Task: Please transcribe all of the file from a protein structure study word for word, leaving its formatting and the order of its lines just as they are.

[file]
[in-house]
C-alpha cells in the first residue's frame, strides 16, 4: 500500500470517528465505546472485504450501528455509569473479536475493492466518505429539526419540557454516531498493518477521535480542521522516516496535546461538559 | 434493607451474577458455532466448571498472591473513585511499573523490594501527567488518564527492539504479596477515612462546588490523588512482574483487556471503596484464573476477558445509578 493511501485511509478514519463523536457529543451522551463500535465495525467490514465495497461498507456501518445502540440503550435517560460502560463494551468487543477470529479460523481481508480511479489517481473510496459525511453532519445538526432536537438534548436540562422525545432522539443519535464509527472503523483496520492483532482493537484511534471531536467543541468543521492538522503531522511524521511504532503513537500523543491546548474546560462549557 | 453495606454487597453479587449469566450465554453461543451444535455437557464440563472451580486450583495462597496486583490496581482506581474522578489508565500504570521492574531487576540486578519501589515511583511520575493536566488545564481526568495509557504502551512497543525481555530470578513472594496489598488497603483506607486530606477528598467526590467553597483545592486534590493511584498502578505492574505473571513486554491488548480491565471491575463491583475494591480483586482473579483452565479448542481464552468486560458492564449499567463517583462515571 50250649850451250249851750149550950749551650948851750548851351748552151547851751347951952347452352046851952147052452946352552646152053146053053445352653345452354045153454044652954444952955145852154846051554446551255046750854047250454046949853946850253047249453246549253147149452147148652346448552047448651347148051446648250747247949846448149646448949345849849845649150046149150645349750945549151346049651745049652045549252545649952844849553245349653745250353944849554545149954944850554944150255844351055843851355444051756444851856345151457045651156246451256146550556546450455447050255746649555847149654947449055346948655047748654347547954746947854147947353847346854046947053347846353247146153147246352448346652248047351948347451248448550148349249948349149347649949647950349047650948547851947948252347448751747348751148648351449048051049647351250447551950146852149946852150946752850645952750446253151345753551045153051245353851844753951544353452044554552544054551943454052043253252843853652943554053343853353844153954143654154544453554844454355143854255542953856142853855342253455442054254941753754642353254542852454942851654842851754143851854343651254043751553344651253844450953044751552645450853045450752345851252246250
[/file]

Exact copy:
[in-house]
C-alpha cells in the first residue's frame, strides 16, 4: 500500500470517528465505546472485504450501528455509569473479536475493492466518505429539526419540557454516531498493518477521535480542521522516516496535546461538559 | 434493607451474577458455532466448571498472591473513585511499573523490594501527567488518564527492539504479596477515612462546588490523588512482574483487556471503596484464573476477558445509578 493511501485511509478514519463523536457529543451522551463500535465495525467490514465495497461498507456501518445502540440503550435517560460502560463494551468487543477470529479460523481481508480511479489517481473510496459525511453532519445538526432536537438534548436540562422525545432522539443519535464509527472503523483496520492483532482493537484511534471531536467543541468543521492538522503531522511524521511504532503513537500523543491546548474546560462549557 | 453495606454487597453479587449469566450465554453461543451444535455437557464440563472451580486450583495462597496486583490496581482506581474522578489508565500504570521492574531487576540486578519501589515511583511520575493536566488545564481526568495509557504502551512497543525481555530470578513472594496489598488497603483506607486530606477528598467526590467553597483545592486534590493511584498502578505492574505473571513486554491488548480491565471491575463491583475494591480483586482473579483452565479448542481464552468486560458492564449499567463517583462515571 50250649850451250249851750149550950749551650948851750548851351748552151547851751347951952347452352046851952147052452946352552646152053146053053445352653345452354045153454044652954444952955145852154846051554446551255046750854047250454046949853946850253047249453246549253147149452147148652346448552047448651347148051446648250747247949846448149646448949345849849845649150046149150645349750945549151346049651745049652045549252545649952844849553245349653745250353944849554545149954944850554944150255844351055843851355444051756444851856345151457045651156246451256146550556546450455447050255746649555847149654947449055346948655047748654347547954746947854147947353847346854046947053347846353247146153147246352448346652248047351948347451248448550148349249948349149347649949647950349047650948547851947948252347448751747348751148648351449048051049647351250447551950146852149946852150946752850645952750446253151345753551045153051245353851844753951544353452044554552544054551943454052043253252843853652943554053343853353844153954143654154544453554844454355143854255542953856142853855342253455442054254941753754642353254542852454942851654842851754143851854343651254043751553344651253844450953044751552645450853045450752345851252246250